Dan Frosch / New York Times News Service

They call him Big Mountain Jesus: a 6-foot statue of Christ, draped in a baby blue robe and gazing out over the majestic Flathead Valley from his perch along a ski run at the Whitefish Mountain Resort in Montana.

He has been there for more than 50 years, erected by the local Knights of Columbus chapter in honor of the soldiers from the 10th Mountain Division, who told of seeing similar shrines in the mountains of Italy during World War II.

These days, though, Whitefish’s Jesus statue is at the center of an increasingly bitter battle over the legality of such symbols on federal land.

An atheist group says that because Big Mountain Jesus stands on U.S. Forest Service property, it is in violation of the constitutional principle separating church and state.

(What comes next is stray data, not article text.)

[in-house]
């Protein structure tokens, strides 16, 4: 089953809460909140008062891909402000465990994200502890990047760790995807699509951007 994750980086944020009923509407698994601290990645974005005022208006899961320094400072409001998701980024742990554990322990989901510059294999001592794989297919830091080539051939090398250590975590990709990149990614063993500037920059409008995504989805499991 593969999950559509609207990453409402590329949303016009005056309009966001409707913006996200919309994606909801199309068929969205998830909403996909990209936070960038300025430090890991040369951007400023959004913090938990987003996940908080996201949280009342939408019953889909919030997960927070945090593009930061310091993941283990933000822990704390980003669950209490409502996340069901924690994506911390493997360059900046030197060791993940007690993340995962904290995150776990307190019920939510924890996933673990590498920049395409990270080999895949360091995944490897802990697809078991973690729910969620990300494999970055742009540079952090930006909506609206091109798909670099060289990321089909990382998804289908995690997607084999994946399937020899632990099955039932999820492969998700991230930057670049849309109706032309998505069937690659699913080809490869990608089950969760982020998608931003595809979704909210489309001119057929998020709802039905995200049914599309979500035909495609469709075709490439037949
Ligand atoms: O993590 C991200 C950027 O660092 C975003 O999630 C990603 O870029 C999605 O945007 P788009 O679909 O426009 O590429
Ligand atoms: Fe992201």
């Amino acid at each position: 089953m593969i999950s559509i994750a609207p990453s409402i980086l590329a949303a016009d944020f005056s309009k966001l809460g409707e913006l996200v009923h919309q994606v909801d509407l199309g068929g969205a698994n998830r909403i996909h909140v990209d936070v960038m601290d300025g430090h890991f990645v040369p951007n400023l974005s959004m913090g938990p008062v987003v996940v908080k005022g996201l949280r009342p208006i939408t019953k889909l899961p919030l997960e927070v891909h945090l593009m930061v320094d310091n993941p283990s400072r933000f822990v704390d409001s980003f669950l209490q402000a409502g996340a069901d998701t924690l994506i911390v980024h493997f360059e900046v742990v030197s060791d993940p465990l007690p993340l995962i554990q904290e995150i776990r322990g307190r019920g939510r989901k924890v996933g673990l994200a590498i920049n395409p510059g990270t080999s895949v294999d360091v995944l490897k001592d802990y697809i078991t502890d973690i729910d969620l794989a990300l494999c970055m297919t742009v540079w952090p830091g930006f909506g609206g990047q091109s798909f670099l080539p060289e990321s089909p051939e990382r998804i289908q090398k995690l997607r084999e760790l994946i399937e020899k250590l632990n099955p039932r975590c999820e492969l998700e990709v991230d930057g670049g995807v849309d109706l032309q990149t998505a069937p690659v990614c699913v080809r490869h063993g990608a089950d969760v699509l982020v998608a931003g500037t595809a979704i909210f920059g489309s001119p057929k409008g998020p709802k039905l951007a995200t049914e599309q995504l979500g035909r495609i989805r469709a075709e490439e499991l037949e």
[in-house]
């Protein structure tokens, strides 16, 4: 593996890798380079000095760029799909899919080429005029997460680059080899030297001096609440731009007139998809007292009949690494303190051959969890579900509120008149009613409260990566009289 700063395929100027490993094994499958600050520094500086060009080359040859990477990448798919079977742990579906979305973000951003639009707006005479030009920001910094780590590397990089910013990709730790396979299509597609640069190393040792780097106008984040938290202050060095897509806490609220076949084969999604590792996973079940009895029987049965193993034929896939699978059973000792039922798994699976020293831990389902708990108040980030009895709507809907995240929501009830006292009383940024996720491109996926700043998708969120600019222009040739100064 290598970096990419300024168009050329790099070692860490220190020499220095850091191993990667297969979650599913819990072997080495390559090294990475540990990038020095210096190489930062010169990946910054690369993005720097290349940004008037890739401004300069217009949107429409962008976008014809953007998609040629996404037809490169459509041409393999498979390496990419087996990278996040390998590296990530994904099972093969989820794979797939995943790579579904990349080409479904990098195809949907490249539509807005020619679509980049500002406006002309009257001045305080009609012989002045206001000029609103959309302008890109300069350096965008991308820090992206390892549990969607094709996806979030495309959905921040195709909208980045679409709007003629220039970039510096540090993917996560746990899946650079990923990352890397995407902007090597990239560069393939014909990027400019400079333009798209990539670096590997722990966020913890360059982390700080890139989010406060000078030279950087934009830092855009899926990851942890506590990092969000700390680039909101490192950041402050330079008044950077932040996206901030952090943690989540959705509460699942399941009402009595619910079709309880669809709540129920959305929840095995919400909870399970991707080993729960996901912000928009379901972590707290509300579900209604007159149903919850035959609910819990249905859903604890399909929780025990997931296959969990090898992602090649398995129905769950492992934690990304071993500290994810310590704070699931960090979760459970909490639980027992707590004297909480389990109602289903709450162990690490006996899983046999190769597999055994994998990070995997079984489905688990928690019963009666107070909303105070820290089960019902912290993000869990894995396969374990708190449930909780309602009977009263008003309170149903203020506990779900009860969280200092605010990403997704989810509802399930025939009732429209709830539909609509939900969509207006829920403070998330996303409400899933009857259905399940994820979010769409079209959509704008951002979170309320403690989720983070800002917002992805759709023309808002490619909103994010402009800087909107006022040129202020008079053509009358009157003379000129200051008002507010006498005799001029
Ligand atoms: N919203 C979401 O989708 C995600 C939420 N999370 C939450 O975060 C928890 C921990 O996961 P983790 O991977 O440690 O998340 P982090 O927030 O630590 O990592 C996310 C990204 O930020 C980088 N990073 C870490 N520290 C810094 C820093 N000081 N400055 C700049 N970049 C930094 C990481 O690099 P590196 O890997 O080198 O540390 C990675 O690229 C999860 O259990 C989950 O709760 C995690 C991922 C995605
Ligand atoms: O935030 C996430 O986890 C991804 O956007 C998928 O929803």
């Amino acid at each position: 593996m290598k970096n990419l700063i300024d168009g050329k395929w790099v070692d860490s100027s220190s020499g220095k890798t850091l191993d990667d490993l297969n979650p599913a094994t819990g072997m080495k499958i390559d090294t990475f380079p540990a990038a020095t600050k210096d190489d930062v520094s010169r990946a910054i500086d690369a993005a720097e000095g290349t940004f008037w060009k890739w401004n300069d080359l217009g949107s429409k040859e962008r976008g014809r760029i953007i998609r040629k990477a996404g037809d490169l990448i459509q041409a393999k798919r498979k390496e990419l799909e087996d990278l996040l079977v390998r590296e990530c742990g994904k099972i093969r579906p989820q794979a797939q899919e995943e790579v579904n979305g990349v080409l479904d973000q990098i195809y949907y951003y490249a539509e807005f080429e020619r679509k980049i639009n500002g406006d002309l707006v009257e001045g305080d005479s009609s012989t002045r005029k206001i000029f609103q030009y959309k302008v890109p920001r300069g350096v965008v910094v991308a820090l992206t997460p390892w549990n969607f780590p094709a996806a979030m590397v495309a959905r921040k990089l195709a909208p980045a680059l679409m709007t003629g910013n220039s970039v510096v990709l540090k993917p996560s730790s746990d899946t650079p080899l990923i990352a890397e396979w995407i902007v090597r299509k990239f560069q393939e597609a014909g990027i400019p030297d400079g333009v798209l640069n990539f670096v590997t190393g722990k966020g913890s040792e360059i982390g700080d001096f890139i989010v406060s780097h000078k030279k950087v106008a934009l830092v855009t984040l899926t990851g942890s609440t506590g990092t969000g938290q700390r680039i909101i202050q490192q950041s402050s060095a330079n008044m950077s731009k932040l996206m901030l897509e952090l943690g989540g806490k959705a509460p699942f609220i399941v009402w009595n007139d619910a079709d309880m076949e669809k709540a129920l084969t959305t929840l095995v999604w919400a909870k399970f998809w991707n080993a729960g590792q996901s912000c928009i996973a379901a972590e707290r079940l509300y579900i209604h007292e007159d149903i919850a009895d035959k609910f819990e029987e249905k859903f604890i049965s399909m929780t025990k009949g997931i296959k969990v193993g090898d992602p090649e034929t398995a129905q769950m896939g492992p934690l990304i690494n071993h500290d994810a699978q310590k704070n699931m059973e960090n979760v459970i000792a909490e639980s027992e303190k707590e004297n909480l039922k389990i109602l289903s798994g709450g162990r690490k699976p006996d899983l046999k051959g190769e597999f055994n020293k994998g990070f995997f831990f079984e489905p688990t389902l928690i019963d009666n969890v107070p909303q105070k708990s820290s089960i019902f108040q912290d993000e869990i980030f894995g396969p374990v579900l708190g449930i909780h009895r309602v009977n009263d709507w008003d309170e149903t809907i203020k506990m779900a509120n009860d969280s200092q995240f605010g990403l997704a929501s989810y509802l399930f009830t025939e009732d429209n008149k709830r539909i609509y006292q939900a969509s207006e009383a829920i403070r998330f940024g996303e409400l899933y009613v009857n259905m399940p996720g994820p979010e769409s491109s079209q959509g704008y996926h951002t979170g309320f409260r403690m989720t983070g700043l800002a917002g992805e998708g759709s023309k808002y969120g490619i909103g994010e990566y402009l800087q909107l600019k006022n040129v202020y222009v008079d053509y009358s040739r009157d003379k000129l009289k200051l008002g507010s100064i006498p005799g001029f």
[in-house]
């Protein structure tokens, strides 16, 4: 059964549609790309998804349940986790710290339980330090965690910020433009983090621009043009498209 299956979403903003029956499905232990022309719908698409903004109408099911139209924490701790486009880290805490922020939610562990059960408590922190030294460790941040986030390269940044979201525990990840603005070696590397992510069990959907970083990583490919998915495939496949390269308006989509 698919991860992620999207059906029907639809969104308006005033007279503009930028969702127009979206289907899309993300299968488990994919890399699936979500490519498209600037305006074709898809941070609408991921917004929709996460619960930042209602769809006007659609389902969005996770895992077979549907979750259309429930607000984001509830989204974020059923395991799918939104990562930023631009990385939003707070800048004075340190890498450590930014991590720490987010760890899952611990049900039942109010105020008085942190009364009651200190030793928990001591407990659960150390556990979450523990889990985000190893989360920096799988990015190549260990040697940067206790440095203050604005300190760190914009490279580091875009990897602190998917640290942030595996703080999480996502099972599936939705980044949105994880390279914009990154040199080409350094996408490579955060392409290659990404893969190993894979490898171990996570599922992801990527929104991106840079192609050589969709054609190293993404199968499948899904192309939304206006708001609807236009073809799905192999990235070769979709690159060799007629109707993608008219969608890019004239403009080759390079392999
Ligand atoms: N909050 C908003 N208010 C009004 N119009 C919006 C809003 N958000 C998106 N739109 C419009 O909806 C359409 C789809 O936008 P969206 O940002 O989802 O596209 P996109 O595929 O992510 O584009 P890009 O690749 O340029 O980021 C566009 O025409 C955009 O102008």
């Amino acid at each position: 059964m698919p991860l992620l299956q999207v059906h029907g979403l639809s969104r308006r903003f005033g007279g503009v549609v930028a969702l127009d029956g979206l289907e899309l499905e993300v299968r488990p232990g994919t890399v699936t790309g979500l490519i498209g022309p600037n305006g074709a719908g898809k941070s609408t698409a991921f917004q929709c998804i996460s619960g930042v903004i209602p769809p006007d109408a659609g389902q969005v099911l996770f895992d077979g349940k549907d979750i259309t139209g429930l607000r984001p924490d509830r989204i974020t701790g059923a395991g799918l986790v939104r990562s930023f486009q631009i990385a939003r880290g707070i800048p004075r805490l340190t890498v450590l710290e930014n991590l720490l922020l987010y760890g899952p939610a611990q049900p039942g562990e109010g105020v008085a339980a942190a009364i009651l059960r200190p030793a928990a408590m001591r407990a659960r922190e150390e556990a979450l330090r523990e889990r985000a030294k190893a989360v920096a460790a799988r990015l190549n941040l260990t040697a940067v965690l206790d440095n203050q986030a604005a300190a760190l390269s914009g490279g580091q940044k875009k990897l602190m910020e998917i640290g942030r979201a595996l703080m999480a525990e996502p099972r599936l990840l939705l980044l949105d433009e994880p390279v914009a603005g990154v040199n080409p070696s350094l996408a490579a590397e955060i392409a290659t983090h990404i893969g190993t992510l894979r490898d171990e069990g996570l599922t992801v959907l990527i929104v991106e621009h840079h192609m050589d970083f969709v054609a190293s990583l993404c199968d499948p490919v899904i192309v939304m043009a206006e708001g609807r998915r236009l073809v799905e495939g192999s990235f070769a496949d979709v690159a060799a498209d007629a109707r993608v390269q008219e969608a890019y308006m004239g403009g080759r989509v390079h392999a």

After receiving a complaint in the spring, the group, the Freedom From Religion Foundation, based in Wisconsin, has been urging the Forest Service not to reauthorize the Knights’ special-use permit for the memorial, which is up for renewal.

“This is a no-brainer,” said Annie Laurie Gaylor, co-president of the group. “A violation doesn’t become less egregious because it’s gone on a long time.” Gaylor said she would have no problem if the statue stood on private property.

But the statue’s supporters argue that it should be viewed as a military memorial, not as a religious shrine, and they point out that the Forest Service has renewed the permit over the years without issue.